I've spent most of the night trying to sort out how I feel about this book, and I think the gist of what I've come to is "disappointed". I was really psyched for The Girl Who Would Be King. I'm a fan of the author's podcast; she seems like a sensible, gender-aware woman, and I was super-excited by the idea of a female-positive YA superhero book that could avoid all of the traps that make this genre so frustrating.
Also, that is an amazing cover. I mean goddamn, Stephanie Hans should do every cover. This is the same woman who did Journey Into Mystery covers too, omg.
Ahem. ANYWAY. The point is, my expectations were unusually high for this book, which is why, even though I wouldn't call it "awful", The Girl Who Would Be King was such a let-down. I was expecting something amazing, and while there is a good story in here, and there are things that I liked about it, there was also a disheartening amount of...flab.
I don't just mean "flab" in the sense of padding. I mean, yes, the book is three-hundred-some-odd pages of super-dense writing, and no, it doesn't need to be, but it's not just about that. It's all of it. When I say "flab", I mean, like, untrained muscle. There's so much in this book that could have been amazing if it had been more focused, honed to a finer point, crafted with more deft skill. It's in dire need of a good pruning.
One of the problems that's really clear in retrospect is that there's not a whole hell of a lot going on, here. Which isn't to say the book is devoid of stuff happening, or even action - in fact, there's actually some really good action towards the end - but what it is completely devoid of are twists, turns, and dramatic tension. What you read in that summary, up there? That's exactly what you get from The Girl Who Would Be King.
The obvious object, the essential premise of the book, is that these girls embodying these opposing forces will fight. That's what it's building up to: one big, powerhouse showdown, and that's fine, I guess, but I expected...more. Some sort of twist, a play, like maybe the girl who is compelled to maintain order would go all Justice Lord overboard with it, and only the freedom-loving "bad girl" could stop her. But it quickly became clear that wasn't going to happen; it's straight black and white, chaotic evil vs. lawful good, arbitrary compulsion to save vs. arbitrary compulsion to kill.
The thing is, once you come to understand that there will be no subversion of that expectation, all that's left is the confrontation. Lola vs. Bonnie. You know it's coming, and that inevitability just makes you that much more aware of how long the road to get there is. I spent the book glancing at my watch, so to speak, going "Okay, yes, that's fine, but when are they going to meet?"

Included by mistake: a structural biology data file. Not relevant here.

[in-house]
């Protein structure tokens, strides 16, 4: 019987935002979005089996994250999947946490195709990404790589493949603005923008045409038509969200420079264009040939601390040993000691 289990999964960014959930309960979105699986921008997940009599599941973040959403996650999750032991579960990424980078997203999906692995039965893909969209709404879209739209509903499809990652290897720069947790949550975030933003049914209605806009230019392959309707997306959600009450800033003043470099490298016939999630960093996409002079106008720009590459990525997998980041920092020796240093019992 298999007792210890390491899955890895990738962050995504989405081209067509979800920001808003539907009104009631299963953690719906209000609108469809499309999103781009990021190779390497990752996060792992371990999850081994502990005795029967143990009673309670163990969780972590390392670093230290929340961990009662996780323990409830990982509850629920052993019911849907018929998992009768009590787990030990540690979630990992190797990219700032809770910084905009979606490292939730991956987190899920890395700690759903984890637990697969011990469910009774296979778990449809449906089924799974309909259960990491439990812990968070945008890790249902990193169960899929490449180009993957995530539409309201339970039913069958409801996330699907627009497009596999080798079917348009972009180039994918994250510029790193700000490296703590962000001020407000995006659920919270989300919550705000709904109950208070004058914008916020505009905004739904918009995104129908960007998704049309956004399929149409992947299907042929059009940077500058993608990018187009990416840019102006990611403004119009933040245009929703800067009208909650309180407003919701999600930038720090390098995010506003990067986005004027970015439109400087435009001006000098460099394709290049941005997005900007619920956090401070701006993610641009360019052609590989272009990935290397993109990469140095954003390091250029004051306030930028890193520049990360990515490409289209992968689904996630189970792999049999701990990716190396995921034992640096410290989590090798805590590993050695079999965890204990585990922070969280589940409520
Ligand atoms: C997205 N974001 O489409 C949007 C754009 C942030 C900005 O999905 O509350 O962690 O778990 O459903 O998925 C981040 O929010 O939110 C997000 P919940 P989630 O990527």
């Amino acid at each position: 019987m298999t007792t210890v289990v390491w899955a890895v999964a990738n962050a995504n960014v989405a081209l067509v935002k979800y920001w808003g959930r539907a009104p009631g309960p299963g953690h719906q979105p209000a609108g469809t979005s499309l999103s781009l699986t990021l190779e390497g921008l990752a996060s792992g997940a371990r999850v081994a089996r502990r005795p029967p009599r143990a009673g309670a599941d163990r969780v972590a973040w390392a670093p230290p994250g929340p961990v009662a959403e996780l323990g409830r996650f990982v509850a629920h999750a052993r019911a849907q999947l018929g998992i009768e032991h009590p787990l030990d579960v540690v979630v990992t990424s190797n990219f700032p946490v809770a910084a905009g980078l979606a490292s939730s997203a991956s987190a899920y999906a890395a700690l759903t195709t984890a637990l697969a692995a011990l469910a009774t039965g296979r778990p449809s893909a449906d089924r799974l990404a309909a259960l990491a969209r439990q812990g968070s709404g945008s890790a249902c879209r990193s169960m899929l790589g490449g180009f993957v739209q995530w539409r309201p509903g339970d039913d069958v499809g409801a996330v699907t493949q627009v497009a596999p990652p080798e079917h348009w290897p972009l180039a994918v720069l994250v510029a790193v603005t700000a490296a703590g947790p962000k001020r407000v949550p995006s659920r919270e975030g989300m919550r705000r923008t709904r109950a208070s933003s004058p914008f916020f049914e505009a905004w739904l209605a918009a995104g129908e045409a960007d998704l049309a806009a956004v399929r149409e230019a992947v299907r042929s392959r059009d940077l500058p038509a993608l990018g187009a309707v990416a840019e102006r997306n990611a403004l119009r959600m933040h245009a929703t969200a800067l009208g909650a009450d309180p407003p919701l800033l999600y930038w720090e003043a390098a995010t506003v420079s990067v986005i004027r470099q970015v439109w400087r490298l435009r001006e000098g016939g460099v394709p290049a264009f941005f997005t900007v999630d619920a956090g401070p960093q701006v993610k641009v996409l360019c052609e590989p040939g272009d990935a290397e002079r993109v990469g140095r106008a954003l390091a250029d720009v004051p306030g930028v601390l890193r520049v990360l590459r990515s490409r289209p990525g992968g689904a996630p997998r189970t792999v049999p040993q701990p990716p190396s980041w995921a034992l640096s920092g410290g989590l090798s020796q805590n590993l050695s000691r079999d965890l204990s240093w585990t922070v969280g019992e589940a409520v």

What I'm trying to say here is that there isn't really a "plot". No particular obstacles to overcome, no villains to uncover, no motives to discover - just the daily lives of two girls who will inevitably fight. The closest we get to a mystery is the question of what the girls are/where their power comes from, and that...well, that whole mythology opens up another can of worms that I'll talk about later. What I'll say now is that, while it provided some of the more interesting segments of the book, it was far too sporadic and thin to keep a book that long going.
So, not a lot of plot. Which, I suppose, isn't exactly necessary. You could argue that it's a character study, and you would probably be right, and that would be fine, except that, as a character study, it is utterly done in by the writing.
I've said before that I'm not a prose Nazi, okay, and it's true. Not like that's something to be proud of, and I'm trying to work on it, but being up front, I just don't really notice bad or awkward writing unless it is really bad or awkward.
The writing in this book is really awkward.
The word that kept coming to my mind was "fumbling". I felt like the words that were being strung together here were often clumsy and imprecise. I can't really explain it better than that. Sorry. Part of that might have been the tone, which was casual to the max, but I think more of it is owed to the super-frickin'-tell-y writing style.
This is actually a problem that I've run into with first-person perspective YA in general - it seems like so many books use that as an excuse to dump the character's every single innermost feeling on us without an ounce of subtlety. "I felt sad, I felt happy, I felt slightly perturbed that my coffee was only lukewarm", blah blah blah. It usually goes hand-in-hand with that conversational mess of a storytelling style, where even when the protagonists are actually experiencing things, it feels like they're just telling you about it in some sort of third-hand, relayed experience. You know what happened, what they did, and how they felt, and yet you still end up feeling detached from it all. Which I'm pretty sure is the polar opposite of the first-person perspective's goal.
The Girl Who Would Be King has exactly that problem, and makes it worse by frequently compressing long periods of time and activity into actual summaries that can last for pages. I understand that the book covers months of the main characters' lives - years, in Bonnie's case - and that you can't chronicle every single day, but there are literally paragraphs of straight-up telling. This is important stuff! These are character developments, and oh god, relationship developments that happen totally off screen, and we're still expected to care about them?
Read full review at You're Killing.Us